Hollywood’s Turbulent Relationship with Asian-American Actors

Quick! Without laying a finger on your phone, could you tell me who Krishna Pandit Bhanji is? Or would you care to guess who Estelle Merle O’Brien Thompson was?

What if I told you that these two are the only Asian artists to have been nominated for or won Best Actor at the Academy Awards? Yes, even O’Brien Thompson (better known as Merle Oberon) counts. What if I called Bhanji by another name? Perhaps you’d recognize him instead as Ben Kingsley.

There’s a good chance you’re at least a little shocked, if not confused, that Kingsley and Oberon are the only leading Asian actors to have received such honors in 88 consecutive years of Academy Awards. But before we begin wandering down the treacherous path that will likely have us appraising both actors’ ethnicities, let’s consider the bigger issue at hand. Kingsley and Oberon are two of a select few Asians to have been recognized by the Academy Awards for their success.

What’s more important to consider than exactly how Asian they may appear, if that’s even possible to gauge, is the criteria by which they have achieved success. In both actors’ cases, the single greatest criterion was an ability to present as more Euro-centric — to reinvent their names and identities as seemingly more white.

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This isn’t an accusation that either Kingsley or Oberon somehow duped Hollywood and their fans. Instead, it is a recognition of the incredible pressures that compelled two people of South Asian heritage to deemphasize major parts of their identities — all for a chance of equal opportunity.

Oberon, who many have described as an Anglo-Indian actress, reached the height of her fame in the 1935 film “The Dark Angel.” But few know that she was actually the daughter of a half-Sri Lankan, halfMaori woman, according to an article in Vanity Fair. The author of the article adds that Oberon’s father was a British mechanical engineer and that she was born in Mumbai.

Throughout her career, Oberon strived to conceal her South Asian heritage. She reinvented herself as the daughter of a British Army Officer, born in Tasmania and raised by “aristocratic Indian godparents,” Liebman writes. To evade sticky labels like exotic, Oberon whitened her complexion with makeup and used brightening lights, which were later nicknamed after her.

Kingsley, who came to fame 50 years later, struggled with similar conflicts between identity and industry. In a 2009 interview with NewsX India, Kingsley spoke frankly about his pseudonym. When auditioning as Krishna Bhanji, Kingsley explained, the response from directors was almost always, “we don’t know how to use you in our repertoire.” The solution, Kingsley recalled his father saying, was “very simple, just change your name.”

Since then, Kingsley has starred in chart-smashing films like “Schindler’s List,” “Shutter Island” and “Hugo.” But his most famous film by far was the award-winning 1982 film “Gandhi,” for which he won best actor. This film calls into question both Kingsley’s and Oberon’s battles with identity. Why go through the trouble of whitening and still play India’s most revered activist?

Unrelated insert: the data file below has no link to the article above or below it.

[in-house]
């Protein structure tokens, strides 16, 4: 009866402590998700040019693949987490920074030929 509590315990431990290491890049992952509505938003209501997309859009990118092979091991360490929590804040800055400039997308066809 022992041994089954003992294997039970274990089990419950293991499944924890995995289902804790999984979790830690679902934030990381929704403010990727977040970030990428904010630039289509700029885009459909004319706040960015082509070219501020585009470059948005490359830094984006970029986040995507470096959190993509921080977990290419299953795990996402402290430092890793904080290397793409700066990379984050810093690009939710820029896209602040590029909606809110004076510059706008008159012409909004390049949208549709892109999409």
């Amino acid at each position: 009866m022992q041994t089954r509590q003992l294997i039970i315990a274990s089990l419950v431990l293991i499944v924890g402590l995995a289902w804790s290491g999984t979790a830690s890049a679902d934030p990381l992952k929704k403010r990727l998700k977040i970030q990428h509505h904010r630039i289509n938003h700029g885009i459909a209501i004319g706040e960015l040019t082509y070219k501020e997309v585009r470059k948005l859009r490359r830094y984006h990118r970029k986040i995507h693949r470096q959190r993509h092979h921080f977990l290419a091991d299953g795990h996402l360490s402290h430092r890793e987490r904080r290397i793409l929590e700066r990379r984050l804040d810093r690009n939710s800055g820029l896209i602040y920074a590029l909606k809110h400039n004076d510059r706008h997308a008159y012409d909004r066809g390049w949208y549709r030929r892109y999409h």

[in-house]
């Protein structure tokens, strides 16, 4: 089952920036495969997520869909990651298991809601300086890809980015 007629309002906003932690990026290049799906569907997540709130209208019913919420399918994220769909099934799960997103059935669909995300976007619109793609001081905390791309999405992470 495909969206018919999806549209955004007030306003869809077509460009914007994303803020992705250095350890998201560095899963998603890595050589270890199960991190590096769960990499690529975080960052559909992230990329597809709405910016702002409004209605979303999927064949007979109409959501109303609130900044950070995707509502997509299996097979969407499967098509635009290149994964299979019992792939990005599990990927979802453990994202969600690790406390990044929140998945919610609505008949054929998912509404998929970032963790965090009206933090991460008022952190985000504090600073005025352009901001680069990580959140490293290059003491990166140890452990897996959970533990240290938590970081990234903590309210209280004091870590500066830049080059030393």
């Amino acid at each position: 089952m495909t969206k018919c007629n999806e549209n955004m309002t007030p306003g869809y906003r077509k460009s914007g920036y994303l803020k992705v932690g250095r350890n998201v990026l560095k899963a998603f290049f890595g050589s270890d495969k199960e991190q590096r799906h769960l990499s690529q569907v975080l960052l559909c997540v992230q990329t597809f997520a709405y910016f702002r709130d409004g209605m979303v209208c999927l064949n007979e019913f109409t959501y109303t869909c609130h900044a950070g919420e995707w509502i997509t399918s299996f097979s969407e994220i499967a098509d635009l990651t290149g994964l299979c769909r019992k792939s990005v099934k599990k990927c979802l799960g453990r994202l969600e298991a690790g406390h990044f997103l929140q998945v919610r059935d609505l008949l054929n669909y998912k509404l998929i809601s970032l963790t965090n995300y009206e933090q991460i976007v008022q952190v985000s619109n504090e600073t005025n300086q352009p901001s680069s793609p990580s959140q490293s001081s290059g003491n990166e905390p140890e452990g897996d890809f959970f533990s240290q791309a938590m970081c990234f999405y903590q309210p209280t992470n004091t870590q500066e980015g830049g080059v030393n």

This question hits on a serious flaw in popular media and entertainment: whitewashing. The term has come to define the practice of casting white or fair skinned actors for non-white roles, excluding equally qualified people of color. In the past, white actors donned yellow or black face and portrayed POC in intentionally derogatory caricatures. Practices soon developed into the standard substitutions of POC with white actors. But in recent years, whitewashing has come to include the omission of POC from entire casts and plot lines — a form of cultural erasure.

The problem, BBC commentator Emma Dabiri notes, is that whitewashing restricts “representation of the diverse ways of being black, Chinese or Middle Eastern” and so on. Whitewashing not only robs POC of job opportunities, it distorts the public understanding of what it means to be a POC. It is no wonder that Kingsley and Oberon used their fair skin to their advantage. It’s hard to fault them for trying to beat inequality.

While Kingsley and Oberon serve as great case studies on the effect of whitewashing, the issue transcends film. Whitewashing is a remnant of colonialism and can be found in every form of media and entertainment developed by Euro-American society, whether television, music, literature, opera or animation.

Change is happening, but it is gradual. POC have only recently arrived in a position where they have the power to speak out. Similarly, it is only recently that we’ve developed the kind of vocabulary needed to accompany these issues.

A version of this article appeared in the Thursday, Oct. 5 print edition. Email Abe Selby at [email protected]

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